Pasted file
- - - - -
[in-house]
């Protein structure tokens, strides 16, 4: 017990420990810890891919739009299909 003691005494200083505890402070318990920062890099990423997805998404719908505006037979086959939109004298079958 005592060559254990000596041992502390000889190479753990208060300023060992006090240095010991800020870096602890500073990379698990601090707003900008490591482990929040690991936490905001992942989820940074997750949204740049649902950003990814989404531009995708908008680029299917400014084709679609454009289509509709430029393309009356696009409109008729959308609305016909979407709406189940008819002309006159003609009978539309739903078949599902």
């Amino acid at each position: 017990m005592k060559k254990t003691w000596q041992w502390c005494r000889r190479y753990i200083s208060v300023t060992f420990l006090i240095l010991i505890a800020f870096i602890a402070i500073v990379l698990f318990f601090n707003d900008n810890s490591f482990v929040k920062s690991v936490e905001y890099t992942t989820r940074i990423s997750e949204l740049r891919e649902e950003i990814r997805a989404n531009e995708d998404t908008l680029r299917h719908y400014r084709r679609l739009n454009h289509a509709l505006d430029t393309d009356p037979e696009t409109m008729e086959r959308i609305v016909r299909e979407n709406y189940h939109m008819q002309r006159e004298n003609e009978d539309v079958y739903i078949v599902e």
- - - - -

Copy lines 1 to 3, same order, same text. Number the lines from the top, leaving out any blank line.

[in-house]
């Protein structure tokens, strides 16, 4: 017990420990810890891919739009299909 003691005494200083505890402070318990920062890099990423997805998404719908505006037979086959939109004298079958 005592060559254990000596041992502390000889190479753990208060300023060992006090240095010991800020870096602890500073990379698990601090707003900008490591482990929040690991936490905001992942989820940074997750949204740049649902950003990814989404531009995708908008680029299917400014084709679609454009289509509709430029393309009356696009409109008729959308609305016909979407709406189940008819002309006159003609009978539309739903078949599902």
């Amino acid at each position: 017990m005592k060559k254990t003691w000596q041992w502390c005494r000889r190479y753990i200083s208060v300023t060992f420990l006090i240095l010991i505890a800020f870096i602890a402070i500073v990379l698990f318990f601090n707003d900008n810890s490591f482990v929040k920062s690991v936490e905001y890099t992942t989820r940074i990423s997750e949204l740049r891919e649902e950003i990814r997805a989404n531009e995708d998404t908008l680029r299917h719908y400014r084709r679609l739009n454009h289509a509709l505006d430029t393309d009356p037979e696009t409109m008729e086959r959308i609305v016909r299909e979407n709406y189940h939109m008819q002309r006159e004298n003609e009978d539309v079958y739903i078949v599902e």